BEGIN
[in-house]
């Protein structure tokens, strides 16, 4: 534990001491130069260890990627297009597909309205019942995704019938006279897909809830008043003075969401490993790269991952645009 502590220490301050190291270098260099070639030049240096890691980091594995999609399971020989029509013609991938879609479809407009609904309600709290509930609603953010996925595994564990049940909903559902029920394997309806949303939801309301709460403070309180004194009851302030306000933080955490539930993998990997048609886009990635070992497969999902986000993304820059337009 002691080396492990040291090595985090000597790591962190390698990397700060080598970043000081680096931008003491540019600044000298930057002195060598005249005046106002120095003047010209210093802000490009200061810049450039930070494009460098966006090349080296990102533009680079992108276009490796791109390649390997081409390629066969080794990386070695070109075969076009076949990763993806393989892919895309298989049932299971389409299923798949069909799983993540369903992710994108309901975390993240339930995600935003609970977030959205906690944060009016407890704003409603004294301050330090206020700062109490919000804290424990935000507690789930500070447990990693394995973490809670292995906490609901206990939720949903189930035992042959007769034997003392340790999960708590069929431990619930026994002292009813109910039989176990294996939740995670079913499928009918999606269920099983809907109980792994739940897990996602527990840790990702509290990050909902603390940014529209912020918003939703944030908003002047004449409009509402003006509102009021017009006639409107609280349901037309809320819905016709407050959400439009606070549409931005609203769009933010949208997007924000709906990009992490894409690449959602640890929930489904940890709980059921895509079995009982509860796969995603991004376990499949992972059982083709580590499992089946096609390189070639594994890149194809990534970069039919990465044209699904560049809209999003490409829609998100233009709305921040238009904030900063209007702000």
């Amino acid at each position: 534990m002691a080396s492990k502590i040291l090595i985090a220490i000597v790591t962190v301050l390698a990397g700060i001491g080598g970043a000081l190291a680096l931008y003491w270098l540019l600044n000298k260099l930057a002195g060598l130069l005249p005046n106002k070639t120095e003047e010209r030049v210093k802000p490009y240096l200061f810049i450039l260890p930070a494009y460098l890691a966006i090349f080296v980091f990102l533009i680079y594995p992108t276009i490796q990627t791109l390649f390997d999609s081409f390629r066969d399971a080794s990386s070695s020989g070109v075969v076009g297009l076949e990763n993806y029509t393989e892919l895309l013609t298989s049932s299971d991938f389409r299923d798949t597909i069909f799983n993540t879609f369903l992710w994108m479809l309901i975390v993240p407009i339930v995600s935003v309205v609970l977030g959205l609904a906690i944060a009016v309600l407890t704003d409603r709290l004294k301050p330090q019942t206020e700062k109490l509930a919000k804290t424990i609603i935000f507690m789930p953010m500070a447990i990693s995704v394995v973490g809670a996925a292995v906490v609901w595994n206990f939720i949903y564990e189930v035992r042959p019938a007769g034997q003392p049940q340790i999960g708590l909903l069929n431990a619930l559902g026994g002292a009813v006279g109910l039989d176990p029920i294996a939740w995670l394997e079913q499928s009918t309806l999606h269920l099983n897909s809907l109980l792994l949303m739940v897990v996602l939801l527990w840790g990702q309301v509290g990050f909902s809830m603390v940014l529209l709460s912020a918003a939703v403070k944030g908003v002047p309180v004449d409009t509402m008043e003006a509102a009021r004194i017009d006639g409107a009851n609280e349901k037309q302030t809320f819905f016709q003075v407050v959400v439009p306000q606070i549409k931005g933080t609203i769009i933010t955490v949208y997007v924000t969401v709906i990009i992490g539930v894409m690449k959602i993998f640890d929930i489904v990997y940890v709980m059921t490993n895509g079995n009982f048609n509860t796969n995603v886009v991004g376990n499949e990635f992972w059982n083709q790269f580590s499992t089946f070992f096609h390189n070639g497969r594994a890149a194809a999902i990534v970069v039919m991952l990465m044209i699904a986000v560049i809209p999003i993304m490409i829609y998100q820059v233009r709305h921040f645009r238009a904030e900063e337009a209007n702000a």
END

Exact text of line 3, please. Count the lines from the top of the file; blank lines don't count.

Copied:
């Amino acid at each position: 534990m002691a080396s492990k502590i040291l090595i985090a220490i000597v790591t962190v301050l390698a990397g700060i001491g080598g970043a000081l190291a680096l931008y003491w270098l540019l600044n000298k260099l930057a002195g060598l130069l005249p005046n106002k070639t120095e003047e010209r030049v210093k802000p490009y240096l200061f810049i450039l260890p930070a494009y460098l890691a966006i090349f080296v980091f990102l533009i680079y594995p992108t276009i490796q990627t791109l390649f390997d999609s081409f390629r066969d399971a080794s990386s070695s020989g070109v075969v076009g297009l076949e990763n993806y029509t393989e892919l895309l013609t298989s049932s299971d991938f389409r299923d798949t597909i069909f799983n993540t879609f369903l992710w994108m479809l309901i975390v993240p407009i339930v995600s935003v309205v609970l977030g959205l609904a906690i944060a009016v309600l407890t704003d409603r709290l004294k301050p330090q019942t206020e700062k109490l509930a919000k804290t424990i609603i935000f507690m789930p953010m500070a447990i990693s995704v394995v973490g809670a996925a292995v906490v609901w595994n206990f939720i949903y564990e189930v035992r042959p019938a007769g034997q003392p049940q340790i999960g708590l909903l069929n431990a619930l559902g026994g002292a009813v006279g109910l039989d176990p029920i294996a939740w995670l394997e079913q499928s009918t309806l999606h269920l099983n897909s809907l109980l792994l949303m739940v897990v996602l939801l527990w840790g990702q309301v509290g990050f909902s809830m603390v940014l529209l709460s912020a918003a939703v403070k944030g908003v002047p309180v004449d409009t509402m008043e003006a509102a009021r004194i017009d006639g409107a009851n609280e349901k037309q302030t809320f819905f016709q003075v407050v959400v439009p306000q606070i549409k931005g933080t609203i769009i933010t955490v949208y997007v924000t969401v709906i990009i992490g539930v894409m690449k959602i993998f640890d929930i489904v990997y940890v709980m059921t490993n895509g079995n009982f048609n509860t796969n995603v886009v991004g376990n499949e990635f992972w059982n083709q790269f580590s499992t089946f070992f096609h390189n070639g497969r594994a890149a194809a999902i990534v970069v039919m991952l990465m044209i699904a986000v560049i809209p999003i993304m490409i829609y998100q820059v233009r709305h921040f645009r238009a904030e900063e337009a209007n702000a």